Recommendations from respective Consultative Dialogue Frameworks are presented to the Secretary General’s Forum which is organized annually by the East African Community Secretariat in collaboration with the private sector, civil society and other interest groups for further deliberation and consideration for action with the view of realizing the people centred and market driven integration.

Therefore, the 7th Annual Secretary General’s Forum will be held in May this year in Nairobi, Kenya under the theme: “Towards a Post COVID-19 Recovery for Socio-Economic Transformation”. Some of the recommendations to the fore mentioned SG Forum include:


Over the past years, FUE has noted that many employers spend a lot of time and other resources in litigation but also losing cases at the labour offices and the Industrial Court of Uganda coupled with other labour challenges on a daily basis largely attributed to lack of industrial relations guidance on how to handle such matters.

We thus found it necessary to hold an Employers’ Industrial Relations Clinic that took place on Thursday 7th April 2022 at our Head Office. This training was held to equip representatives with the basic skills on how to deal with labour challenges, share experiences and work well with all stakeholders. These skills when applied will help to create a harmonious working environment for both management and employees and thereafter improve on productivity.
It is vital for every employer to attain adequate knowledge and information on industrial relations and labour issues to promote best employment practices.

If you would like a customized industrial relations clinic suited to your organisation needs, kindly contact our Industrial Relations Specialist, Julian Nyachwo on julian.nyachwo@fuemployers.org | +256 772 459 510.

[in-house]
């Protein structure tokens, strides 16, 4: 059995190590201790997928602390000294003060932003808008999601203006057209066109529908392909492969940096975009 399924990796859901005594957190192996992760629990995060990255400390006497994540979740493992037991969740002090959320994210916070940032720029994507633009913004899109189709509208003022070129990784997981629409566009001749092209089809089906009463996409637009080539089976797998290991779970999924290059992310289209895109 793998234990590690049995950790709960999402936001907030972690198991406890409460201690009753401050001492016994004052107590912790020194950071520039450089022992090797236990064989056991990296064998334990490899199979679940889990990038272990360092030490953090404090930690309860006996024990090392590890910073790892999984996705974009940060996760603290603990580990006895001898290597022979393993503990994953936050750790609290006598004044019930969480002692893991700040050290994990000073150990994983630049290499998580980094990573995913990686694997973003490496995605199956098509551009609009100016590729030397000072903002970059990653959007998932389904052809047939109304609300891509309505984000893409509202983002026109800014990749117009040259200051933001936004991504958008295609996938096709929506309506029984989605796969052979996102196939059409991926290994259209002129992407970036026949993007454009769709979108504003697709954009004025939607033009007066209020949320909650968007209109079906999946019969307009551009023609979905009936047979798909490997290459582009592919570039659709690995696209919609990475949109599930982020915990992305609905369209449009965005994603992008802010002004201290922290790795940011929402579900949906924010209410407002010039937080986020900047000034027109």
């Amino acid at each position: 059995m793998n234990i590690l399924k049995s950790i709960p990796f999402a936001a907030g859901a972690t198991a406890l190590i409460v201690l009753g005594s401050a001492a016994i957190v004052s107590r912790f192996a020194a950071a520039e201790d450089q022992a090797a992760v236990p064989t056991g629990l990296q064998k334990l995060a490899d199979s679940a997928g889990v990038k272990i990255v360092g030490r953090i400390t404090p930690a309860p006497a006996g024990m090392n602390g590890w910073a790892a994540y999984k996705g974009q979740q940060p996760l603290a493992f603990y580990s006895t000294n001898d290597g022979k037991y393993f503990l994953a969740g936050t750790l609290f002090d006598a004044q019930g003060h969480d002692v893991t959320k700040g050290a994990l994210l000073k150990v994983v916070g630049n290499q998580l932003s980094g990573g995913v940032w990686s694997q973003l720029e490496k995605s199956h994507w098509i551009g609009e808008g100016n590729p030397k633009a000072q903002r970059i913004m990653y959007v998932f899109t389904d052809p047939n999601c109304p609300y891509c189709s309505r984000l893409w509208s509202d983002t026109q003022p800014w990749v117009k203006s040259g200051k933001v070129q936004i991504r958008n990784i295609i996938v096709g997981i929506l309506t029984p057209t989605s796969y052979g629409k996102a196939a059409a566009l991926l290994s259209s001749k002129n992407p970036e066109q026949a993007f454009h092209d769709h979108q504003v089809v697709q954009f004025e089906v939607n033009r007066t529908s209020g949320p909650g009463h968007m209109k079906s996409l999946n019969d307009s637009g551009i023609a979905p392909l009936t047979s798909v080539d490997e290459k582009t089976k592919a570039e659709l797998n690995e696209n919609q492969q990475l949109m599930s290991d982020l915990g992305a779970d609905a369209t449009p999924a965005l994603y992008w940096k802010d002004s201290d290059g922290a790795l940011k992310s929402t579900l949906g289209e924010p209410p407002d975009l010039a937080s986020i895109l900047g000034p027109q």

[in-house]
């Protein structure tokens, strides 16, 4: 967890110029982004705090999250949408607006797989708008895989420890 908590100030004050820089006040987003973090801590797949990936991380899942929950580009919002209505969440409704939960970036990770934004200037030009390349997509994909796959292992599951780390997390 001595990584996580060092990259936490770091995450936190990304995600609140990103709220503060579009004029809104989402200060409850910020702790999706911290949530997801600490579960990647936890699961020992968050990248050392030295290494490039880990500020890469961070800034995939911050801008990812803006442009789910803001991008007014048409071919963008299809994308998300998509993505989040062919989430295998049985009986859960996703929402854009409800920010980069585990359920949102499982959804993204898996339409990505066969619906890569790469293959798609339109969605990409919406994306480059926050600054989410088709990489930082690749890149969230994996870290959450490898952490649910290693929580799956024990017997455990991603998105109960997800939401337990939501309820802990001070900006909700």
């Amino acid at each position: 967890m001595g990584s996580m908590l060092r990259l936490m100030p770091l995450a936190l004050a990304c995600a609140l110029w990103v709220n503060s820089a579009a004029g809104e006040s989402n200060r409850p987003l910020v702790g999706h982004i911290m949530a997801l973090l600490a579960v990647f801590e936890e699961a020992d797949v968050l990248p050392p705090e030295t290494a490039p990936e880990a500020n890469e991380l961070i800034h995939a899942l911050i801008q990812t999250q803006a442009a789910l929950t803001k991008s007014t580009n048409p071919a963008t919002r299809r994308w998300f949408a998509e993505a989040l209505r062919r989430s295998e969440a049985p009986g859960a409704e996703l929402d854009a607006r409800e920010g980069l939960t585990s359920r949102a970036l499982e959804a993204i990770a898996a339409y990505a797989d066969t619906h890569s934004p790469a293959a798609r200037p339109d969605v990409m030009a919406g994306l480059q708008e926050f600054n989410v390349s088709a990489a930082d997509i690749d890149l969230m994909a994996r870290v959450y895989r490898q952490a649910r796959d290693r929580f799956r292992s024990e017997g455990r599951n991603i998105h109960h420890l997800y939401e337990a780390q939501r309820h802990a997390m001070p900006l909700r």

The Work Readiness Program has since its launch been introduced through several consultative meetings and info sessions with Employers in Uganda. On 28th April, 2022, we partnered with PSFU for an info sharing session with Employers at Royal Suites Bugolobi, to deliberate on the modalities of the program and support Employers appreciate it.

The Work Readiness Program (WRP) implemented by the Private Sector in partnership with Enabel seeks among others to address gaps in employability and productivity of young graduates from universities and other institutions of higher learning. The program will identify graduates not more than 2 years after graduation for placement at various companies for at least 6 months as employees to gain workplace hands on experience, and thereafter be taken on as employees based on their performance, for at least one year. In order to support transition to full employment, graduates will also have 3 days off¬-the-job training in generic/ soft skills that will be conducted by contracted soft skills training providers, following a standardized soft skills curriculum.

The initial sectors targeted under this pilot phase are;